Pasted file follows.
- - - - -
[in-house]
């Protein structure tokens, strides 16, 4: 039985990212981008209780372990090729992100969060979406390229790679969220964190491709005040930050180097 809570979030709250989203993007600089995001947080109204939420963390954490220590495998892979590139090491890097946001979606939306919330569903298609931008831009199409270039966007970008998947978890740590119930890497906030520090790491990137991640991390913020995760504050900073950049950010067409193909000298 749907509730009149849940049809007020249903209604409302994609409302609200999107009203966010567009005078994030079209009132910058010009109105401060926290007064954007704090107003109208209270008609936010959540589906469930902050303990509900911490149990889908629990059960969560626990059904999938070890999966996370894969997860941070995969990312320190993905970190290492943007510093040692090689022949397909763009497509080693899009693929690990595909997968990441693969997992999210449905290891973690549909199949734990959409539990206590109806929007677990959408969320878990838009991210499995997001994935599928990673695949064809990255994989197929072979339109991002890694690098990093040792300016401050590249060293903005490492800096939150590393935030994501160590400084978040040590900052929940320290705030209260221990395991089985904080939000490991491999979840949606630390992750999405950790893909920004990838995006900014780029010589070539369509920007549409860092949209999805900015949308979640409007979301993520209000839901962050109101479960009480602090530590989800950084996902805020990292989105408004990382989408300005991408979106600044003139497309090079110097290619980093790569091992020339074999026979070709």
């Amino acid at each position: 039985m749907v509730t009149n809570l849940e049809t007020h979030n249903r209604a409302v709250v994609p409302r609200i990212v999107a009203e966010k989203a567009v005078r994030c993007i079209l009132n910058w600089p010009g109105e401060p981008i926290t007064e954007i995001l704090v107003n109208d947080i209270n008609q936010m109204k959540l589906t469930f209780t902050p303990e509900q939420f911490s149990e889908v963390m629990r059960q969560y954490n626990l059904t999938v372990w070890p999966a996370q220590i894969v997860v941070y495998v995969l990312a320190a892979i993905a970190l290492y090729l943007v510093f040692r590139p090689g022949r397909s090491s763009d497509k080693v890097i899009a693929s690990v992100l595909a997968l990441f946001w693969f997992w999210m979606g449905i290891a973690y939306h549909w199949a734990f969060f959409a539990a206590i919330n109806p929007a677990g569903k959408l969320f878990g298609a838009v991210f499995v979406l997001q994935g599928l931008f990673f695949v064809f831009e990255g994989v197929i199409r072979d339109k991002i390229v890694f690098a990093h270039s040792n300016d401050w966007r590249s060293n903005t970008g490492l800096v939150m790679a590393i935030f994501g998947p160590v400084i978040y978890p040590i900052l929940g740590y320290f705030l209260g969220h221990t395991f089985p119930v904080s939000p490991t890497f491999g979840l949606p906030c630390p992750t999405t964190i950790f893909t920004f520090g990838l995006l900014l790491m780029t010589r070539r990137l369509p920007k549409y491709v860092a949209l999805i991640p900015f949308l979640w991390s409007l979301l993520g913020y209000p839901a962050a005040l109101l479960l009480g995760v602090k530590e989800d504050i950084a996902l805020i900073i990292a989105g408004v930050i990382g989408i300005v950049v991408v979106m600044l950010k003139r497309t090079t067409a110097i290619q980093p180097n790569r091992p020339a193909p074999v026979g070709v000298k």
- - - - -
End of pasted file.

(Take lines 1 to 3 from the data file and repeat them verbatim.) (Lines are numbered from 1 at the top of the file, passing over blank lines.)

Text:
[in-house]
């Protein structure tokens, strides 16, 4: 039985990212981008209780372990090729992100969060979406390229790679969220964190491709005040930050180097 809570979030709250989203993007600089995001947080109204939420963390954490220590495998892979590139090491890097946001979606939306919330569903298609931008831009199409270039966007970008998947978890740590119930890497906030520090790491990137991640991390913020995760504050900073950049950010067409193909000298 749907509730009149849940049809007020249903209604409302994609409302609200999107009203966010567009005078994030079209009132910058010009109105401060926290007064954007704090107003109208209270008609936010959540589906469930902050303990509900911490149990889908629990059960969560626990059904999938070890999966996370894969997860941070995969990312320190993905970190290492943007510093040692090689022949397909763009497509080693899009693929690990595909997968990441693969997992999210449905290891973690549909199949734990959409539990206590109806929007677990959408969320878990838009991210499995997001994935599928990673695949064809990255994989197929072979339109991002890694690098990093040792300016401050590249060293903005490492800096939150590393935030994501160590400084978040040590900052929940320290705030209260221990395991089985904080939000490991491999979840949606630390992750999405950790893909920004990838995006900014780029010589070539369509920007549409860092949209999805900015949308979640409007979301993520209000839901962050109101479960009480602090530590989800950084996902805020990292989105408004990382989408300005991408979106600044003139497309090079110097290619980093790569091992020339074999026979070709």
């Amino acid at each position: 039985m749907v509730t009149n809570l849940e049809t007020h979030n249903r209604a409302v709250v994609p409302r609200i990212v999107a009203e966010k989203a567009v005078r994030c993007i079209l009132n910058w600089p010009g109105e401060p981008i926290t007064e954007i995001l704090v107003n109208d947080i209270n008609q936010m109204k959540l589906t469930f209780t902050p303990e509900q939420f911490s149990e889908v963390m629990r059960q969560y954490n626990l059904t999938v372990w070890p999966a996370q220590i894969v997860v941070y495998v995969l990312a320190a892979i993905a970190l290492y090729l943007v510093f040692r590139p090689g022949r397909s090491s763009d497509k080693v890097i899009a693929s690990v992100l595909a997968l990441f946001w693969f997992w999210m979606g449905i290891a973690y939306h549909w199949a734990f969060f959409a539990a206590i919330n109806p929007a677990g569903k959408l969320f878990g298609a838009v991210f499995v979406l997001q994935g599928l931008f990673f695949v064809f831009e990255g994989v197929i199409r072979d339109k991002i390229v890694f690098a990093h270039s040792n300016d401050w966007r590249s060293n903005t970008g490492l800096v939150m790679a590393i935030f994501g998947p160590v400084i978040y978890p040590i900052l929940g740590y320290f705030l209260g969220h221990t395991f089985p119930v904080s939000p490991t890497f491999g979840l949606p906030c630390p992750t999405t964190i950790f893909t920004f520090g990838l995006l900014l790491m780029t010589r070539r990137l369509p920007k549409y491709v860092a949209l999805i991640p900015f949308l979640w991390s409007l979301l993520g913020y209000p839901a962050a005040l109101l479960l009480g995760v602090k530590e989800d504050i950084a996902l805020i900073i990292a989105g408004v930050i990382g989408i300005v950049v991408v979106m600044l950010k003139r497309t090079t067409a110097i290619q980093p180097n790569r091992p020339a193909p074999v026979g070709v000298k």